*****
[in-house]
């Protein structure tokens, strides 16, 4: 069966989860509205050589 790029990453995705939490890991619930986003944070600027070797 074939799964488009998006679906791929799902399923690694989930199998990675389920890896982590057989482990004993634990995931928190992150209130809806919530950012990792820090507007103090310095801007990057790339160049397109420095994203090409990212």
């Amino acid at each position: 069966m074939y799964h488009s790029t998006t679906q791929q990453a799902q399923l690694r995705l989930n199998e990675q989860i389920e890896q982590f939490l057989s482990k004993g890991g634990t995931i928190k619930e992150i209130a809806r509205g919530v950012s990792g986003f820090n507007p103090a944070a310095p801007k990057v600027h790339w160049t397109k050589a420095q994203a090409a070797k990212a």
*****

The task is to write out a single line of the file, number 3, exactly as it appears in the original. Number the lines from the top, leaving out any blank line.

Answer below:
């Amino acid at each position: 069966m074939y799964h488009s790029t998006t679906q791929q990453a799902q399923l690694r995705l989930n199998e990675q989860i389920e890896q982590f939490l057989s482990k004993g890991g634990t995931i928190k619930e992150i209130a809806r509205g919530v950012s990792g986003f820090n507007p103090a944070a310095p801007k990057v600027h790339w160049t397109k050589a420095q994203a090409a070797k990212a």